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Perinatal Loss: A Personal Reflection by Krystal Glover, LPN

Perinatal Loss: A Personal Reflection by Krystal Glover, LPN

What was your experience with perinatal loss?

“I had infertility issues in my mid-20s. After three years of trying to become pregnant (including one year of doing my own fertility injections), it happened! I had a healthy, beautiful little boy. Our family wasn’t quite complete yet, so two years after the birth of my son, I became pregnant on my own – no fertility shots! I was so excited! 

My pregnancy was considered high-risk, so I was overjoyed to have more ultrasounds than usual. My first ultrasound was scheduled at the 6-week mark. My husband at the time was working, so I packed up my young son and we went to my appointment. My little boy was so excited to be there to see what he called “my little sister” on the screen. The ultrasound tech came in. She was excited for us also. She put the ultrasound on my abdomen, moving it around. My son was talking nonstop with excitement. The tech was quiet, attempting different positions to find the heartbeat. I remember her saying, “I’m so sorry, I can’t find a heartbeat”. I remember thinking no biggie, she will find it soon. I said, “What do you mean?” She repeated the same words again, but added, “Stay here, I’ll be right back.” 

She brought another staff member into the room and tried multiple times to find a heartbeat but again… nothing. I started crying. My son didn’t understand what was happening. The two staff members were trying to provide words of comfort while I got up, trying to gather my purse, my water and my son. I dropped my water bottle in my purse, spilling water everywhere. I don’t remember what I said to my son right after that. I do remember that after the staff left the room, I sat crying and holding my boy. Upon check out, I was given a list of instructions on what to do in the next few days, which included: when I passed my baby in the toilet, to pick it up, put it in a ziplock bag, and bring it back to them, which is what I did.”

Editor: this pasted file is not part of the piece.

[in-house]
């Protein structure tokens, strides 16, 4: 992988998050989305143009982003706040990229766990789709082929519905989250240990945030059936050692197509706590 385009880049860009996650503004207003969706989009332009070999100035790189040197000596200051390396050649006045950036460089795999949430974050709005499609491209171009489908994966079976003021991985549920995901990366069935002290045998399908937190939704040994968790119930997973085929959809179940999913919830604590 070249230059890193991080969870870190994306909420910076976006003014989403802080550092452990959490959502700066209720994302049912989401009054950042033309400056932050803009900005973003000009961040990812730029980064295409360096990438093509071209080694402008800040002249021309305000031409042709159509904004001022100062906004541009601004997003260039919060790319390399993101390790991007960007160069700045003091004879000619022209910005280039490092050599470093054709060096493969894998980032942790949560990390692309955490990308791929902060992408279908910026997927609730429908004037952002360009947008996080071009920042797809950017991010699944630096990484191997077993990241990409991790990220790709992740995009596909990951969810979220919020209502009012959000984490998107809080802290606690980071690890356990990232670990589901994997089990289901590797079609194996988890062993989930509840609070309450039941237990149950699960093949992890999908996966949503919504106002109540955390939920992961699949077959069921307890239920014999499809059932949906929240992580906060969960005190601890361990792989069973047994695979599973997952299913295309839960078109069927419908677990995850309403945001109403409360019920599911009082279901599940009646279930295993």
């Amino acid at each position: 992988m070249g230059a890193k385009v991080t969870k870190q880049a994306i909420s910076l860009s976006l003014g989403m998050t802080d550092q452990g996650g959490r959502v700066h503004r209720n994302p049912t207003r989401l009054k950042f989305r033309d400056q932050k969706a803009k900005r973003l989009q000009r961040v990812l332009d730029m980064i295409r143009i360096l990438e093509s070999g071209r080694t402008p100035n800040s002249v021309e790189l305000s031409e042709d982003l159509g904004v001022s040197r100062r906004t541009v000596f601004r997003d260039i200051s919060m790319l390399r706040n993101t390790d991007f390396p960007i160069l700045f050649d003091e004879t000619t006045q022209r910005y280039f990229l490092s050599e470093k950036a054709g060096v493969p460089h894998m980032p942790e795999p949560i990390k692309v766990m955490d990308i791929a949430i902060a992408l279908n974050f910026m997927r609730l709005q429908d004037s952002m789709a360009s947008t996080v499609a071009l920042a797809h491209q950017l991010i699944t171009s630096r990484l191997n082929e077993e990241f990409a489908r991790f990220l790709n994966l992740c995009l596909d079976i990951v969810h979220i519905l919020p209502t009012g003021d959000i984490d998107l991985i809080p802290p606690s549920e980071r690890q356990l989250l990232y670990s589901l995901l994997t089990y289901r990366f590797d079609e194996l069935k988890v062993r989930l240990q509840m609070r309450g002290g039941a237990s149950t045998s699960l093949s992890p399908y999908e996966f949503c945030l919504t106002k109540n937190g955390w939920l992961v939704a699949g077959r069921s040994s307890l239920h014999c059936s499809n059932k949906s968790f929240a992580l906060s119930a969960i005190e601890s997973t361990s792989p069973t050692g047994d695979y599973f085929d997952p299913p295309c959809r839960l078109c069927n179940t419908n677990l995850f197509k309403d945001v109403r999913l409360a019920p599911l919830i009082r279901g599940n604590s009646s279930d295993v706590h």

What advice would you give to someone going through a similar situation? 

“Find a good support system. Understand that you did nothing wrong. Miscarriages do happen and it doesn’t mean you’re a bad person, or that you can’t carry a baby. It just means that this time, this pregnancy did not work, that it wasn’t in God’s plan for you to carry this baby this time to full term.”

What helped you heal from this experience? 

“I relied heavily on my faith in God and knowing that he does have a plan. Thankful that God gave me a beautiful little boy and how grateful I was for him. My husband and my son were so supportive, loving, and kind throughout it all. I was blessed to become pregnant once again on my own, two years later, and had a beautiful healthy baby girl.”

October is Pregnancy & Infant Loss Awareness Month. Why do you believe it’s important that we bring awareness to this topic?

“I think it’s important for us to talk about our experiences and what happened to us. I know for me it made me feel like I was not alone.”



*This article reflects the personal views and experiences of a perinatal loss survivor